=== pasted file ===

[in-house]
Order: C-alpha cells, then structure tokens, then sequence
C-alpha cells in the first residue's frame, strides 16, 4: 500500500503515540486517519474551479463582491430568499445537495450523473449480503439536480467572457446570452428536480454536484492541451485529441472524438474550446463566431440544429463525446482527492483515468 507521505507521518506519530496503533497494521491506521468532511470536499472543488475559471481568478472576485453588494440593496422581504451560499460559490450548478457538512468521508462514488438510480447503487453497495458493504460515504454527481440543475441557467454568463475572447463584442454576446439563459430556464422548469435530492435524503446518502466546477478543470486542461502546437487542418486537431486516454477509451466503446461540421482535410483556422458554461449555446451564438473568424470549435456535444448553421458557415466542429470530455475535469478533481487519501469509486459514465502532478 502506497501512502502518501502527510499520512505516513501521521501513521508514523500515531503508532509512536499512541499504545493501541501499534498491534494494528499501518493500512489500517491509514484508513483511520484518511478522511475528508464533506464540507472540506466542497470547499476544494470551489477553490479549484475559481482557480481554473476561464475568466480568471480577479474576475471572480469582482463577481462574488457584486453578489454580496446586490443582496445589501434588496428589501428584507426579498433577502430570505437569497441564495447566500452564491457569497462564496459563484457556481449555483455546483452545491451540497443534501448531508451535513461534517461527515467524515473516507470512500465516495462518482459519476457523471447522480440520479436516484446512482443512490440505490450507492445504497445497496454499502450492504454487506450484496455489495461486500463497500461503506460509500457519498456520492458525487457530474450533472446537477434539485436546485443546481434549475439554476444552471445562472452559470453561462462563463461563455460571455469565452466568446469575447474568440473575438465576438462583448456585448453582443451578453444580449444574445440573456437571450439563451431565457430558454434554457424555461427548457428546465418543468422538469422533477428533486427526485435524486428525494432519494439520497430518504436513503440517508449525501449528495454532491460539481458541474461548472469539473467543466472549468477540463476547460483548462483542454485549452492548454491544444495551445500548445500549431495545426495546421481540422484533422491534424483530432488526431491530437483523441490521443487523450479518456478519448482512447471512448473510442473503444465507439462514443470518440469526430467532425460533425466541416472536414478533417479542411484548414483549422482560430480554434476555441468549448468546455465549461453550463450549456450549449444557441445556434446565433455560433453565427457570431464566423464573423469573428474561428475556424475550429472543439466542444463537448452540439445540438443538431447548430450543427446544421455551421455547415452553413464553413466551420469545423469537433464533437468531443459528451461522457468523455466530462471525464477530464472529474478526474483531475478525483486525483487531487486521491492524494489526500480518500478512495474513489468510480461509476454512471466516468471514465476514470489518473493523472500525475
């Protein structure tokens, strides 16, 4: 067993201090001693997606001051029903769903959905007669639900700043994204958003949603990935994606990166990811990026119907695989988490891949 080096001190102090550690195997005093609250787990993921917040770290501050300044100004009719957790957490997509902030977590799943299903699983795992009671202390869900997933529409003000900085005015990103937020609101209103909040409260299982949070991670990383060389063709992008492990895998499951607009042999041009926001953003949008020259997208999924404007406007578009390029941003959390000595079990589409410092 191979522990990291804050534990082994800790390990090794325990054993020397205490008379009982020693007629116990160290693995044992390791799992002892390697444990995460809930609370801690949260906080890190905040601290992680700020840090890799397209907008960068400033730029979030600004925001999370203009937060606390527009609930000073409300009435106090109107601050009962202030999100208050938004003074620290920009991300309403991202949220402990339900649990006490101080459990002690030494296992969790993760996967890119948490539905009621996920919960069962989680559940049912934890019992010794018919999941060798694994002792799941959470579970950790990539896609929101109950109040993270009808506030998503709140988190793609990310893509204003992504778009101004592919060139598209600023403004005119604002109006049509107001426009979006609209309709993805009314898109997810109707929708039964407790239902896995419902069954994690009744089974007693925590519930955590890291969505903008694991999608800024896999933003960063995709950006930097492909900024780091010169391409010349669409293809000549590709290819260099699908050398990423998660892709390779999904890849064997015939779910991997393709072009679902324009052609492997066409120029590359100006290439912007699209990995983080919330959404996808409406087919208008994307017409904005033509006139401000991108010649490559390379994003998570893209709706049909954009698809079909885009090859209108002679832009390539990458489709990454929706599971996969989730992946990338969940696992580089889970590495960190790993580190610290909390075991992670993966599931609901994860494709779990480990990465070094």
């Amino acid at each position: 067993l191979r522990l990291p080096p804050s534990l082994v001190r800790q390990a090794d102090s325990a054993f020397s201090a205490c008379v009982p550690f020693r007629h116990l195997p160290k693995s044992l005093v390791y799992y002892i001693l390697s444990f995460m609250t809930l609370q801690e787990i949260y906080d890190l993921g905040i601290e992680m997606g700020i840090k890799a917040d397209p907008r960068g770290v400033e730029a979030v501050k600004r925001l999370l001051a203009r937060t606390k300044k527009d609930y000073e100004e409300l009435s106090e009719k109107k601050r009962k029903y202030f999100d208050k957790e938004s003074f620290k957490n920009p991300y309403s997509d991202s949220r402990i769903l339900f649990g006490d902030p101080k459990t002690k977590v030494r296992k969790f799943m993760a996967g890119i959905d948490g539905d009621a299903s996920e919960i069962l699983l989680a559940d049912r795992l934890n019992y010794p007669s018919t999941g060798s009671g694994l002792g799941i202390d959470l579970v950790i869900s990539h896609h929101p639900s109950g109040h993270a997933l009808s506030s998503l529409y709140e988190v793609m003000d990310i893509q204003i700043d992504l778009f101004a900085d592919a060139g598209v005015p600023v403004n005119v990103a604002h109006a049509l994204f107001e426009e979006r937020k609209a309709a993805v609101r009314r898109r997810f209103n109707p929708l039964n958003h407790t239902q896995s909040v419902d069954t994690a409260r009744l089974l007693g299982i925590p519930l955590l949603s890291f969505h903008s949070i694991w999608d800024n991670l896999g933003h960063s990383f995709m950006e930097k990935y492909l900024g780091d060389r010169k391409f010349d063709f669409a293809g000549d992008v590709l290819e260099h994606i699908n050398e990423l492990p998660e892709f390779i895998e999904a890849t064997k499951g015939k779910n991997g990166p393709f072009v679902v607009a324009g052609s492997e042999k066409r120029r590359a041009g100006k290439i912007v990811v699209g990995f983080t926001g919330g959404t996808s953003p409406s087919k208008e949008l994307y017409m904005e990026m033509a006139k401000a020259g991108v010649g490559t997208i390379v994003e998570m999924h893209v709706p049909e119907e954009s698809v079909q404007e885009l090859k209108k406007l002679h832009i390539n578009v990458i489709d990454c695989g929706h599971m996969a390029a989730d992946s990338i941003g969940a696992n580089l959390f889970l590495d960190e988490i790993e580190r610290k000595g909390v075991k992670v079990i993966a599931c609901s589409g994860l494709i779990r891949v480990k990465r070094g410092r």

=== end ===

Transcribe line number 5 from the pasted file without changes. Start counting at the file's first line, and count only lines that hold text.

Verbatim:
């Amino acid at each position: 067993l191979r522990l990291p080096p804050s534990l082994v001190r800790q390990a090794d102090s325990a054993f020397s201090a205490c008379v009982p550690f020693r007629h116990l195997p160290k693995s044992l005093v390791y799992y002892i001693l390697s444990f995460m609250t809930l609370q801690e787990i949260y906080d890190l993921g905040i601290e992680m997606g700020i840090k890799a917040d397209p907008r960068g770290v400033e730029a979030v501050k600004r925001l999370l001051a203009r937060t606390k300044k527009d609930y000073e100004e409300l009435s106090e009719k109107k601050r009962k029903y202030f999100d208050k957790e938004s003074f620290k957490n920009p991300y309403s997509d991202s949220r402990i769903l339900f649990g006490d902030p101080k459990t002690k977590v030494r296992k969790f799943m993760a996967g890119i959905d948490g539905d009621a299903s996920e919960i069962l699983l989680a559940d049912r795992l934890n019992y010794p007669s018919t999941g060798s009671g694994l002792g799941i202390d959470l579970v950790i869900s990539h896609h929101p639900s109950g109040h993270a997933l009808s506030s998503l529409y709140e988190v793609m003000d990310i893509q204003i700043d992504l778009f101004a900085d592919a060139g598209v005015p600023v403004n005119v990103a604002h109006a049509l994204f107001e426009e979006r937020k609209a309709a993805v609101r009314r898109r997810f209103n109707p929708l039964n958003h407790t239902q896995s909040v419902d069954t994690a409260r009744l089974l007693g299982i925590p519930l955590l949603s890291f969505h903008s949070i694991w999608d800024n991670l896999g933003h960063s990383f995709m950006e930097k990935y492909l900024g780091d060389r010169k391409f010349d063709f669409a293809g000549d992008v590709l290819e260099h994606i699908n050398e990423l492990p998660e892709f390779i895998e999904a890849t064997k499951g015939k779910n991997g990166p393709f072009v679902v607009a324009g052609s492997e042999k066409r120029r590359a041009g100006k290439i912007v990811v699209g990995f983080t926001g919330g959404t996808s953003p409406s087919k208008e949008l994307y017409m904005e990026m033509a006139k401000a020259g991108v010649g490559t997208i390379v994003e998570m999924h893209v709706p049909e119907e954009s698809v079909q404007e885009l090859k209108k406007l002679h832009i390539n578009v990458i489709d990454c695989g929706h599971m996969a390029a989730d992946s990338i941003g969940a696992n580089l959390f889970l590495d960190e988490i790993e580190r610290k000595g909390v075991k992670v079990i993966a599931c609901s589409g994860l494709i779990r891949v480990k990465r070094g410092r």